A few years ago there was a story that surfaced online about honeybees gathering the sugar water from an M&M factory and making multicolored honey. It was passed around the office here for a while and ended up on more than one computer as the background. The colors were impressive but the most interesting part of the story to me was that the bees could use the candies sugar and apparently its artificial color in place of flower nectar. I had never given it much thought really but I went back to examine why bees gather nectar from flowers in the first place.
Flowers produce nectar to supply pollinators with an incentive for pollination. Pollinators must brush against the flower to gather the nectar, thereby gathering pollen in the process and transferring it to other flowers, aiding the process of pollination. This is the way that these plants reproduce. Nectar itself is a sugar-rich liquid that contains all 20 of the 22 amino acids found in protein molecules. It is the best source of food for honeybees and they work tirelessly to gather it.
Durring the winter and spring months, certain beekeepers will feed their bees sugar water or honey water to make up for the lack of flowering plants delivering nectar to the colony. This is the bit that I was looking for; honeybees do not actually need nectar constantly in order to survive. They can use other sources of sugar to make honey. Now, not all of these sources lead to honey that humans would like to ingest. In the case of the M&M honey, it was poisonous. The M&M honey story got me thinking about honeybees collecting food from non-plant sources, which led to my discovery of honeydew and pine honey, the topic of today's fascinating honey tale!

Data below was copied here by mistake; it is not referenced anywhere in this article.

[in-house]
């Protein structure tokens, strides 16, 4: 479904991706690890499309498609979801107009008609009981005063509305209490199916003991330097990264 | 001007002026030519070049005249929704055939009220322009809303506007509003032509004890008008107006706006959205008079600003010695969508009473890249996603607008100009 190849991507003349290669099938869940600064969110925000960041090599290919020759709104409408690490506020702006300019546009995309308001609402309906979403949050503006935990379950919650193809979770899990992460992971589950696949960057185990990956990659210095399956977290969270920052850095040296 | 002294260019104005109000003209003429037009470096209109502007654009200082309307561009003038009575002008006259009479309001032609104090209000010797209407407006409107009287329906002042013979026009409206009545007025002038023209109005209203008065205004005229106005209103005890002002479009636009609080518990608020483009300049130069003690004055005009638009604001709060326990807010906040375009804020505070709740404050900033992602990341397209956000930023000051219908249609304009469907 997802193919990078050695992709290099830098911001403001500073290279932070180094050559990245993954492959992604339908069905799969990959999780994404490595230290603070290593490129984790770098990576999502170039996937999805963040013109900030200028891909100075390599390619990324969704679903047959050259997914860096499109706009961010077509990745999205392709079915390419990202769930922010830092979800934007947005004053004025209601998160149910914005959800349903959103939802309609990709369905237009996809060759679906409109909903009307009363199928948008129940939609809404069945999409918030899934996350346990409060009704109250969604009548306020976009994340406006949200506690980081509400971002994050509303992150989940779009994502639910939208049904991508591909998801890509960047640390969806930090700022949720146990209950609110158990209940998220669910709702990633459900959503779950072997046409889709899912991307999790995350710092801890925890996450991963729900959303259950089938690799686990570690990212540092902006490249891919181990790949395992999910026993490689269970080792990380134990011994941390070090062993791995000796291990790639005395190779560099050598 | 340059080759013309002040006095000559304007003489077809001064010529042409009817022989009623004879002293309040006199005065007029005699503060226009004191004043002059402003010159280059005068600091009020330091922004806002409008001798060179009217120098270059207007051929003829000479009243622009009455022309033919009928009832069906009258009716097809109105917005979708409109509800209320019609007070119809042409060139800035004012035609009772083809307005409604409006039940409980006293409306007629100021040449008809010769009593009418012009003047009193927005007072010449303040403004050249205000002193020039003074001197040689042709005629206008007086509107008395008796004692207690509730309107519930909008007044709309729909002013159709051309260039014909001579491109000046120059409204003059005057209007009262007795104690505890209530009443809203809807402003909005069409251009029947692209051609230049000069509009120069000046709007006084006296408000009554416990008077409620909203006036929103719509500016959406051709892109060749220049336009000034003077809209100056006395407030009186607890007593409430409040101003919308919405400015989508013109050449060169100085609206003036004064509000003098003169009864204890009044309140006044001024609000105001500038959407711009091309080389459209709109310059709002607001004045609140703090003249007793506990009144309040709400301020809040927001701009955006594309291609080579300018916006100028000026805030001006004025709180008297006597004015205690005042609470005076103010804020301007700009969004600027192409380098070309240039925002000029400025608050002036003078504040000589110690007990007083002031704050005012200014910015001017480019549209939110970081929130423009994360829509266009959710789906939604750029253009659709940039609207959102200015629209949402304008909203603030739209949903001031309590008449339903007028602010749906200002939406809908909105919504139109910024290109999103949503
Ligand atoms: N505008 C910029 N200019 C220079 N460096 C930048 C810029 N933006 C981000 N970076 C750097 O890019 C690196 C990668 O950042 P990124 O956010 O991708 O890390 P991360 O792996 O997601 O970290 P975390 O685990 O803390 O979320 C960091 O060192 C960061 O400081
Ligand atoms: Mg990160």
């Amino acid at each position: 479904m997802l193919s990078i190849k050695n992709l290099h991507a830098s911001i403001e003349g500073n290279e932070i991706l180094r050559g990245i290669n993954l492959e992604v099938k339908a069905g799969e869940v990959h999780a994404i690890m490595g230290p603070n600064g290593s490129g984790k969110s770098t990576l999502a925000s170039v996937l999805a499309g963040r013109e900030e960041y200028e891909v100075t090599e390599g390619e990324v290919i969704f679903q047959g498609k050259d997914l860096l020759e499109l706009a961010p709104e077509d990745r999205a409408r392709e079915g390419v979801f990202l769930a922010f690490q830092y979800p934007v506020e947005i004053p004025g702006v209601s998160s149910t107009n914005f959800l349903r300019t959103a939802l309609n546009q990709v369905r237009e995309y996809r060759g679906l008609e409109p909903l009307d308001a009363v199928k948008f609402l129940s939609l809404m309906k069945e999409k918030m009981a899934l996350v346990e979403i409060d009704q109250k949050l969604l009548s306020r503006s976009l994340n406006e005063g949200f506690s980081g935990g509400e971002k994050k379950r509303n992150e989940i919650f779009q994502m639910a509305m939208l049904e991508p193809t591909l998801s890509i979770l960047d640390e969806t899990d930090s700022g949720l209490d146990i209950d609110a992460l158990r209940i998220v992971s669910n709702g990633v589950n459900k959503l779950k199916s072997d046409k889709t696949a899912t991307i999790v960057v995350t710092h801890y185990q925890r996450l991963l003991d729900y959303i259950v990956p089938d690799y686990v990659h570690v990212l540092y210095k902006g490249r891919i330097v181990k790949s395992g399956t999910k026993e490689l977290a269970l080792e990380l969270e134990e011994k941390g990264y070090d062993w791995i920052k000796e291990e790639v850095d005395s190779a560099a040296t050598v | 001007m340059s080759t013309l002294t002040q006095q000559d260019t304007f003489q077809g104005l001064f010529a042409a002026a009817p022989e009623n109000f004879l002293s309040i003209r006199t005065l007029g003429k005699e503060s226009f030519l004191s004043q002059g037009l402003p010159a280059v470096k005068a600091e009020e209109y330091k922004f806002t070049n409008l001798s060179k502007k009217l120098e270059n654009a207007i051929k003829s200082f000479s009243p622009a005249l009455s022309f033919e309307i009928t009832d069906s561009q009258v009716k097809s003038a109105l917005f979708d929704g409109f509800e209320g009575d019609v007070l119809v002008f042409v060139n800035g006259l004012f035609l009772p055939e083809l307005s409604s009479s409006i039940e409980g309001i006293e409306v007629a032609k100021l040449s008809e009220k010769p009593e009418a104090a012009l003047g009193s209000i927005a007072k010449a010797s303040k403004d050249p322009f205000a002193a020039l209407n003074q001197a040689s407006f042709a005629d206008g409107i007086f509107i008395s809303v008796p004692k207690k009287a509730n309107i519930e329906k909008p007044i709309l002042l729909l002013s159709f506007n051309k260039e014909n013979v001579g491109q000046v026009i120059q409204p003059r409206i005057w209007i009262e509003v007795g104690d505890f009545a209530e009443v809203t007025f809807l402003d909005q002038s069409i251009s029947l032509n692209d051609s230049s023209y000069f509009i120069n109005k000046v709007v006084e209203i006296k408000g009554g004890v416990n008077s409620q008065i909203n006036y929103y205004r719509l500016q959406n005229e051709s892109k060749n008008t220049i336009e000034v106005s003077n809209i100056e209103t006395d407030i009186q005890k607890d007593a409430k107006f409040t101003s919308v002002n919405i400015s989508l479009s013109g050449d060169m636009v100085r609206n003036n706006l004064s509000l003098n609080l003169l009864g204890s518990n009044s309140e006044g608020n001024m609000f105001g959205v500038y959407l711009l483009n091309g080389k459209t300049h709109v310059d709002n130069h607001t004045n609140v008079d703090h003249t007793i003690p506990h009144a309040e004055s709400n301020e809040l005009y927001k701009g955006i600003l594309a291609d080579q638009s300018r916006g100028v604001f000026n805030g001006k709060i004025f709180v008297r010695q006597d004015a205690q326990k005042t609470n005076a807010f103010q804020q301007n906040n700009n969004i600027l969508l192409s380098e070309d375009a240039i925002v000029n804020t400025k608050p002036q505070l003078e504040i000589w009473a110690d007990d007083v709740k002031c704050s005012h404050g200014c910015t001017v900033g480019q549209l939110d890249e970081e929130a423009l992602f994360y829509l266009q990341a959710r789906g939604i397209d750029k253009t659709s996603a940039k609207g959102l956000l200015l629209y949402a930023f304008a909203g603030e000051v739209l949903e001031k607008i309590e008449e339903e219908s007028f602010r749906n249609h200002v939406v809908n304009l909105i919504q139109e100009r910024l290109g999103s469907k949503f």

Let's begin with the honeydew. Honeydew is a sugary liquid that is produced by aphids when they feed on plant sap or phloem. The aphid's tap into the plants sugary phloem (liquid inside the plants vascular system) with a long, straw-like proboscis. Honeydew is actually the sugary waste product produced by the aphid after feeding on plant phloem. It falls to the forest floor or onto leaves near by. Certain types of moths, bees and birds will then gather the honeydew. Honeybees use it to create honeydew honey, which is much darker in color and stronger in flavor than honey from nectar. It is less sweet and much more aromatic than typical honey and it commands a high price in certain parts of the world. In the US, we rarely see honeydew honey. However it is much more abundant in Europe.
Pine honey is a style of honeydew honey commonly found in the Middle East and Greece, however it can be found in Germany and Norway as well. Pine honey is produced when honey bees collect honeydew from insects that live on the sap or phloem of certain species of pine trees. Also called "forest honey" or "manna honey", it is generally much more dense than nectar honeys given its lower water content. This makes sure that, like Tupelo honey, it will rarely crystalize.
A customer during a Bee Garden Tour recently let me try some pine honey. I will say that I typically enjoy darker, smokey honeys like Palmetto or Buckwheat. To me, pine honey was really strong and almost too much for me. Everybody is a bit different I suppose. Although Savannah Bee does not sell honeydew Honey or Pine Honey, as a honey lover, I would encourage you to try as many types of honey as you possibly can. There are thousands of flavors out there and many are quite interesting, as are the tales behind each flavor. The Savannah Bee Company has honey from all over the United States as well as some from other countries. When you visit Savannah Bee don't forget to take the free honey tour and taste over 12 different varieties of honey. Check out the short video below where Savannah Bee owner Ted Dennard describes our unique Everyday Honeys. It would be worth a trip to Savannah or Charleston for honey alone in my opinion. I hope to see you there!
Submitted By: Usher Gay